Graduating Year: 2017
Assistant professor at Taif University
Email: r.alkamash [at] tu.edu.sa
Dissertation Title: Metaphors of National Reform: the Press Discourse of Female Journalists on Women's Work in Saudi Arabia
Dissertation Title: The demonstrative nature of the Hindi/Marwari correlative.
Dissertation Title: One, Noun Structure, and Modification.
Graduating Year: 2016
Teaching Fellow in Linguistics at QMUL
Email: d.t.hall [at] qmul.ac.uk
Dissertation Title: Spelling Out the Noun Phrase: Interpretation, Word Order, and the Problem of 'Meaningless Movement'.
Email: h.liu [at] qmul.ac.uk
Dissertation Title: English in the Chinese discourse of Chinese professionals in London: Register and social factors.
Lecturer in Linguistics at Chulalongkorn University, Thailand
Email: pavadee.sai [at] gmail.com
Dissertation Title: Male femininity in Thai among men who identify with non-normative male roles.
Graduating Year: 2015
Email: f.niu [at] qmul.ac.uk
Dissertation Title: Nominal possession in Mandarin Chinese.
Email: j.weston [at] qmul.ac.uk
Dissertation Title: The Linguistic Construction of Epistemological Difference
Graduating Year: 2014
Email: f.panayidou [at] qmul.ac.uk
Dissertation Title: (In)flexibility in Adjective Ordering
Lecturer in Applied Linguistics at QMUL
Email: a.lyons [at] qmul.ac.uk
Dissertation Title: Self-presentation and self-positioning in text-messages: Embedded multimodality, deixis, and reference frame
Graduating Year: 2013
Founder and linguistics consultant at you-say-tomato.com
Email: info [at] you-say-tomato.com
Dissertation Title: Safety Talk and Service Culture: Flight Attendant Discourse in Commercial Aviation.
Social Media & UGC Editor at the Associated Press
Email: mail [at] philonski.co.uk
Dissertation Title: Audiences' willingness to participate in Welsh-language media.
Lecturer in Applied Linguistics at Birkbeck University of London
Email: r.vessey [at] bbk.ac.uk
Dissertation Title: Language ideologies and discourses of national identity in Canadian newspapers: a cross-linguistic corpus-assisted discourse study.
Graduating Year: 2012
Dissertation Title: Language policy and national identity in Georgia.
Simone Curzio Bacchini
Dissertation Title: Telling pain: a study of the linguistic encoding of the experiences of chronic pain and illness through the lexicogrammar of Italian.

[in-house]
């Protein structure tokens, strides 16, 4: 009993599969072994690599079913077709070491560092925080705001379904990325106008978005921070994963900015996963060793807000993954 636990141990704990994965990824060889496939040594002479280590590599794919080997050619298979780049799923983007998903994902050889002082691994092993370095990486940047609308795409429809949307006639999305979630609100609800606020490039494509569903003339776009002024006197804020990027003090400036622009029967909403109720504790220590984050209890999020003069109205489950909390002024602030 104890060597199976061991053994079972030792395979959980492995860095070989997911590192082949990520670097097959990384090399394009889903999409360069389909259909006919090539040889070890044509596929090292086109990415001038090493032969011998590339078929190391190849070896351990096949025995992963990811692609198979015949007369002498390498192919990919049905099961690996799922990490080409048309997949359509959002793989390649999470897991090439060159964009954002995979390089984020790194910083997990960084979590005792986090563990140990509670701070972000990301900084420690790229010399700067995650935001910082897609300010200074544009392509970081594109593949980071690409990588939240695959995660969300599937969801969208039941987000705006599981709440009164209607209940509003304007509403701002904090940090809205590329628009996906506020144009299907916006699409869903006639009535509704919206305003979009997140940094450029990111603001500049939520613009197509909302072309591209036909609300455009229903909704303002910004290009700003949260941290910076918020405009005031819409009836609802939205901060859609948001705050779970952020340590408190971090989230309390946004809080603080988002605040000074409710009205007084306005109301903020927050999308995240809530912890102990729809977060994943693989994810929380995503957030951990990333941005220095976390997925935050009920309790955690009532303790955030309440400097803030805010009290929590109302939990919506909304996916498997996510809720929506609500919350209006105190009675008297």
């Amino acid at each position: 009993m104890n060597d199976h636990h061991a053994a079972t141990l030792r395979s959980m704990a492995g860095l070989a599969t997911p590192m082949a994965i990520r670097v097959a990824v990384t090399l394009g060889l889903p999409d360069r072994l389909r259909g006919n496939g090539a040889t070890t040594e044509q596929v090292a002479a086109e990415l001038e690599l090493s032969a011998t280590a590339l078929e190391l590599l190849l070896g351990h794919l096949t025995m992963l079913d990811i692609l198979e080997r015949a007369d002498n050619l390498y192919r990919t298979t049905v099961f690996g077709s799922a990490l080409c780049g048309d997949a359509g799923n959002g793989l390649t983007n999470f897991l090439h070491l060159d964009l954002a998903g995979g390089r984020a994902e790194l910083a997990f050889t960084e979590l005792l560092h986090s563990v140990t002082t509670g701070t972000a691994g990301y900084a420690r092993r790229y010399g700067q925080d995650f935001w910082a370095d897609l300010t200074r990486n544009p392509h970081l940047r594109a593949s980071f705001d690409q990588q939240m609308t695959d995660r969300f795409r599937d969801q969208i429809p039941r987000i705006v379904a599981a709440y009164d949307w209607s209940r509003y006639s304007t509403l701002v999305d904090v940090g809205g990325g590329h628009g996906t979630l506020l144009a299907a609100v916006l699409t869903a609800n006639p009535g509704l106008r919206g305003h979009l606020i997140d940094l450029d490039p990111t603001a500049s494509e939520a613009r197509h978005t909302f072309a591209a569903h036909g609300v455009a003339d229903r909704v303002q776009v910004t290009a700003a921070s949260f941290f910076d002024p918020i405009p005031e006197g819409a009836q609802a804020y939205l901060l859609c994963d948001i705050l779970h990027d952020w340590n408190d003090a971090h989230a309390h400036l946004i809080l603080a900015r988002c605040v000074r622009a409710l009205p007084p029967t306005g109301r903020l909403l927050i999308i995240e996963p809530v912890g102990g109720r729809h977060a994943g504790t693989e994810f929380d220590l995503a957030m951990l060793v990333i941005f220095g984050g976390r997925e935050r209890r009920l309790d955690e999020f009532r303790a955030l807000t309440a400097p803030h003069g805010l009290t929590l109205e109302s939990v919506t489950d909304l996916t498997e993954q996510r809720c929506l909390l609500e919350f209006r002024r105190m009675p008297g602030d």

Dissertation Title: Towards a unified analysis of the syntax and semantics of get constructions.
Dissertation Title: Another case of language death? The intergenerational transmission of Catalan in Alghero.
Issa M. M. Abdel Razaq
Assistant professor at Al-Isra University
Dissertation Title: Who is What and What is Who: The Morpho-syntax of Arabic WH.
Dissertation Title: Complaints in Thai and English: an interlanguage pragmatic study.
Graduating Year: 2011
Dissertation Title: A linguistic study of Islamic religious discourse: conceptual metaphors in the prophetic tradition.
Chrystie Layne Myketiak
Dissertation Title: Discourses of desire: the normative in online sex talk.
Lecturer in French at the Open University
Email: maria.secova [at] open.ac.uk
Dissertation Title: Discourse-pragmatic features of spoken French: analysis and pedagogical implications
Graduating Year: 2010
Associate Professor of English at The Public Authority for Applied Education and Training, Kuwait
Dissertation Title: Two cultures, one room: investigating language and gender in Kuwait
Teaching Fellow in Italian Language at University of Reading
Email: c.ciarlo [at] reading.ac.uk
Dissertation Title: Subject clitic variation in a northern Italian dialect.
Lecturer in English Language at Liverpool Hope University
Email: kircher [at] hope.ac.uk
Dissertation Title: Subject clitic variation in a northern Italian dialect
Graduating Year: 2007
Assistant Professor of Linguistics at Hong Kong University
Email: jorman [at] hku.hk
Dissertation Title: Language policy and nation-building in post-apartheid South Africa.
Associate Professor at University of Ottawa
Email: slevey [at] uOttawa.ca
Dissertation Title: The Next Generation: Aspects of Grammatical Variation in the Speech of some London Preadolescents